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MD Anderson Researchers Discover Protein That Suppresses Mesothelioma

In what may be one of the most important discoveries regarding malignant mesothelioma, researchers from the MD Anderson Cancer Center in Texas have found that BAP1, a protein associated with the BRCA gene, acts to suppress the growth of the rare form of cancer’s tumors. It has the same effect on bile duct cancer, eye cancer and kidney cancer. The researchers, led by Boyi Gan, Ph.D., associate professor of Experimental Radiation Oncology, found that the protein regulates ferroptosis, a specific type of cell death.


Writing in the online edition of Nature Cell Biology about his team’s discovery, and the role it could play in treating mesothelioma, Gan said, “Although BAP1 is frequently mutated or deleted in a variety of cancers, the process by which it suppresses tumors remains unclear. Our study achieved a comprehensive identification of BAP1-regulated target genes and relevant biological processes in cancer cells, and identified a BAP1-mediated epigenetic mechanism linking ferroptosis to tumor suppression.”

Malignant mesothelioma is most commonly treated using a combination of different protocols as well as a number of emerging treatments, with the most common approach including surgery, chemotherapy and radiation therapy. Where surgery seeks to remove the cells from the body, chemotherapy and radiation therapy kill cells, each in their own way. There are numerous types of cell death, and the type that appears to be caused by the BAP1 protein, ferroptosis, works by depleting the cancer of an amino acid called cystine that is vital to its growth and survival. “Ferroptosis is structurally, genetically and biochemically distinct from other forms of regulated cell death such as apopotosis. It is well established that cell death, most notably apoptosis, plays important roles in tumor suppression. The roles of and regulatory mechanisms of ferroptosis in tumor biology, however, still remain largely unexplored.” Gan’s research team also determined that  by triggering an increase in the amount of a specific type of molecular carrier of oxygen known as ROS, or reactive oxygen species, the impact was even greater and resulted in even more ferroptosis-related cell death.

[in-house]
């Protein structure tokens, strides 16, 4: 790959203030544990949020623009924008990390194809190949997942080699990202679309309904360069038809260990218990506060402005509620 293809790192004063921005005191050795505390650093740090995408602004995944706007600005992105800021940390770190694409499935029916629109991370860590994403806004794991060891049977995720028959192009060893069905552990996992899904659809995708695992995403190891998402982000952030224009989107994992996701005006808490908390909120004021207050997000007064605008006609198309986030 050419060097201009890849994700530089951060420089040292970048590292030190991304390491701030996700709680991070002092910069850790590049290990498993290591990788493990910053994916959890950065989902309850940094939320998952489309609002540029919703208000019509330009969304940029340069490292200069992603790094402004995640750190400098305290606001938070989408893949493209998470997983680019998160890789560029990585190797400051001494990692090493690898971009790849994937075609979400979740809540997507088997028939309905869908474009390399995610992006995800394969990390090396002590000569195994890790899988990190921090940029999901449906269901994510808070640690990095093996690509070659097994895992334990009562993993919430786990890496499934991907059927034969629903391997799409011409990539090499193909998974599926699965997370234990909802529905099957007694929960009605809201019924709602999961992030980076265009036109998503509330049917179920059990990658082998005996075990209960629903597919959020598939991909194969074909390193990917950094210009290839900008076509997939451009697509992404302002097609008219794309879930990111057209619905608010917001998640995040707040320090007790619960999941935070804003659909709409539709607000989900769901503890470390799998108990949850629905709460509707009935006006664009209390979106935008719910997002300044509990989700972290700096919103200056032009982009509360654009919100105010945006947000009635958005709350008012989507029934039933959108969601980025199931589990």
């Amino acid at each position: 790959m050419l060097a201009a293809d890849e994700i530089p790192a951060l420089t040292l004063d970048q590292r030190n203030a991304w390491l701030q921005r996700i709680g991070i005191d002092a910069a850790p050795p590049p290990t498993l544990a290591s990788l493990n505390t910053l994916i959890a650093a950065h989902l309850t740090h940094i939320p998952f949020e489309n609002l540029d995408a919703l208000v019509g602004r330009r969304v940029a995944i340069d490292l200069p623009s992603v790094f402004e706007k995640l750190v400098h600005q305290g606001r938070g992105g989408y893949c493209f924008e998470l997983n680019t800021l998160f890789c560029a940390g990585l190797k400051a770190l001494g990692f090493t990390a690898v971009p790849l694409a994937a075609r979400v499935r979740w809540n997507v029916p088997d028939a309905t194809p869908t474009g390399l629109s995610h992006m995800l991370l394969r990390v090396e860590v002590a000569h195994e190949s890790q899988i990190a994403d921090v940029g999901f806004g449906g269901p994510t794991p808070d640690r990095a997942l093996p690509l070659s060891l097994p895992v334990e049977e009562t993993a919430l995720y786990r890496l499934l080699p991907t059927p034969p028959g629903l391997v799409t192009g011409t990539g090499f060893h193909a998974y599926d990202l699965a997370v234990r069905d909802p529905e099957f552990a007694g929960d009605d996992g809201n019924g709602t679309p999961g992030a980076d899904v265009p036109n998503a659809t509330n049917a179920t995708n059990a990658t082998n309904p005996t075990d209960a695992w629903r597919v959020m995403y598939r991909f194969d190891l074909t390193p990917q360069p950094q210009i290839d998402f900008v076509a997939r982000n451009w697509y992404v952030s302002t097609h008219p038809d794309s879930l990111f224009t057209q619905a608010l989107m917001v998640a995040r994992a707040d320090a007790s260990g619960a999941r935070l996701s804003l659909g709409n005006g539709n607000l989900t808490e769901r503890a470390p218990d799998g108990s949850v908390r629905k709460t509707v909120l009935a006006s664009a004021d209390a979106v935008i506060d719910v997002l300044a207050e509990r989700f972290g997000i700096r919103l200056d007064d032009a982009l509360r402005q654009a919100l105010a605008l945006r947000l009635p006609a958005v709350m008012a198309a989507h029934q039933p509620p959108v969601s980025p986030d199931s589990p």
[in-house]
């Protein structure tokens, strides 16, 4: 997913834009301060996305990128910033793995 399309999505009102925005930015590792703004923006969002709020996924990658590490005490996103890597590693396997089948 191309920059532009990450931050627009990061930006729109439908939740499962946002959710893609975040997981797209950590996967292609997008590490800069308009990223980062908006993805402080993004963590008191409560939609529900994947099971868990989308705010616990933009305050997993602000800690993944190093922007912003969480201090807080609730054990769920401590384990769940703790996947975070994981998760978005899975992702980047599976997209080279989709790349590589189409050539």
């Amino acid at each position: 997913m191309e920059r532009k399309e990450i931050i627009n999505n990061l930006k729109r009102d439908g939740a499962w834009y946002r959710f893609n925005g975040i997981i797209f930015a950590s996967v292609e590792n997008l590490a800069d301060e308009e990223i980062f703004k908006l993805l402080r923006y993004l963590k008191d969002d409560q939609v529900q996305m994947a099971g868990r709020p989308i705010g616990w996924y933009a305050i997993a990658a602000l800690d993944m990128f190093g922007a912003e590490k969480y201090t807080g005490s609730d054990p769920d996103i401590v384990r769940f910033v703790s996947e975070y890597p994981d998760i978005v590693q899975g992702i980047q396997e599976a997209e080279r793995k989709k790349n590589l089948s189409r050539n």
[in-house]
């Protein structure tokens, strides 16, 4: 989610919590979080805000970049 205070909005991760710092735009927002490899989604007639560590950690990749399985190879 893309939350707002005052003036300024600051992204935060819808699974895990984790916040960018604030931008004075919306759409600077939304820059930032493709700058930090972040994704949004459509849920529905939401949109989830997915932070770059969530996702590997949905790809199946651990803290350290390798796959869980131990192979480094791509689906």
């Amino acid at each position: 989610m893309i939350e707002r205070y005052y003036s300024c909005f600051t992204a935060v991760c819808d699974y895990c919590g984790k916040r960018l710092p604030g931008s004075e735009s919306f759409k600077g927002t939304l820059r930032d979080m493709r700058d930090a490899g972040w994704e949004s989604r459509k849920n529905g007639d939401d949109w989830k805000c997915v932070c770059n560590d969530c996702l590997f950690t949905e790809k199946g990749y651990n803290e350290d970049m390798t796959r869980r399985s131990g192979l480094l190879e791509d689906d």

It is expected that the study, which was funded by the National Institutes of Health and others, will lead to further inquiries into the role of BAP1 protein in  treating mesothelioma. If you or a loved one has this rare asbestos-related disease and you need information on how to access treatment or other resources, contact the Patient Advocates at Mesothelioma.net today at  1-800-692-8608.

Terri Oppenheimer

Terri Oppenheimer is an experienced blog writer, editor, and proofreader. She graduated from the College of William and Mary with a degree in English. She specializes in providing content for websites and finds tremendous enjoyment in the things she learns while doing her research. Her specific areas of expertise include health, medical research, and law.

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